QuoteA critical vulnerability has been identified in Flash Player 10.1.85.3 and earlier versions for Windows, Macintosh, Linux and Solaris; Adobe Flash Player 10.1.95.2 and earlier versions for Android; and the authplay.dll component that ships with Adobe Reader 9.4 and earlier 9.x versions for Windows, Macintosh and UNIX, and Adobe Acrobat 9.4 and earlier 9.x versions for Windows and Macintosh. This vulnerability (CVE-2010-3654) could cause a crash and potentially allow an attacker to take control of the affected system.
QuoteWhen you open the box, a big slip of paper falls out first, preceeding any discs or manuals. The slip of paper says, essentially, that 2142 includes monitoring software which runs while your computer is online, and records "anonymous" information like your IP address, surfing habits (probably via cookie scans), and other "computing habits" in order to report this information back to ad companies and ad servers, which generates in-game ads.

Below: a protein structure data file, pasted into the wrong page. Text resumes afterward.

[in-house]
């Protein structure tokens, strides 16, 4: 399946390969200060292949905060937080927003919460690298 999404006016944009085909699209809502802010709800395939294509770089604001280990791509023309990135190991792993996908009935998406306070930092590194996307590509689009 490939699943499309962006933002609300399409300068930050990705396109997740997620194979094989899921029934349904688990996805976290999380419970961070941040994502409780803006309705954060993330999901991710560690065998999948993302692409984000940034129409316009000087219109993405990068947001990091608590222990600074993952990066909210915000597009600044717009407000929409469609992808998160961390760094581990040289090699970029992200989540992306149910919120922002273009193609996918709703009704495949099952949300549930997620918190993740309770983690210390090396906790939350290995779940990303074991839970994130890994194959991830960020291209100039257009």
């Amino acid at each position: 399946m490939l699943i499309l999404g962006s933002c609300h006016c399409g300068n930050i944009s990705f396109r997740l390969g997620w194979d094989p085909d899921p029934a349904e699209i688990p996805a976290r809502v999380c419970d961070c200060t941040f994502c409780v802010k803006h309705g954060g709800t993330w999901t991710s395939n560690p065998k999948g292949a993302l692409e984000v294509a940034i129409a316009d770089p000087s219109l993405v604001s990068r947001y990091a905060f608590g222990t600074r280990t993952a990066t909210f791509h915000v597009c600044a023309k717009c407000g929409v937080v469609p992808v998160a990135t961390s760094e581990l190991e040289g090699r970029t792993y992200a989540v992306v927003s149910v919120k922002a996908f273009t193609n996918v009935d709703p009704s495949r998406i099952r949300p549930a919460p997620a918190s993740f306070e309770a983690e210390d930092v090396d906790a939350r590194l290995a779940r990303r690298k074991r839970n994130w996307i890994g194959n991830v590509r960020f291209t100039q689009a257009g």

Now, I can live with certain in-game ads (though apparently there will be Dodge truck and Neon ads in the bleak, futuristic world of 2142), but including a lengthy description - outside of even the Eula - seems to indicate even EA knows that this is some shady borderline spyware shit. I don't support it and won't be buying 2142 (for a host of other reasons, too).
QuoteInternet Explorer users who visited a Web page containing this ad and whose IE was not equipped with the WMF patch would not get that warning. Rather, their machines would silently download a Trojan horse program that installs junk software in the PurityScan/ClickSpring family of adware. This stuff bombards the user with pop-up ads and tracks their Web usage. Only a little more than half of the anti-virus programs used at anti-virus testing service AV-Test.org flagged the various programs that the Trojan tried to download as malicious or suspicious.
QuoteCA gave Kazaa a high "clot factor," its measure of how much a program slows a machine by adding unnecessary registry entries and directories. However, classifying a popular application like Kazaa as spyware is a delicate matter, and CA admits this creates difficulties in attaching labels.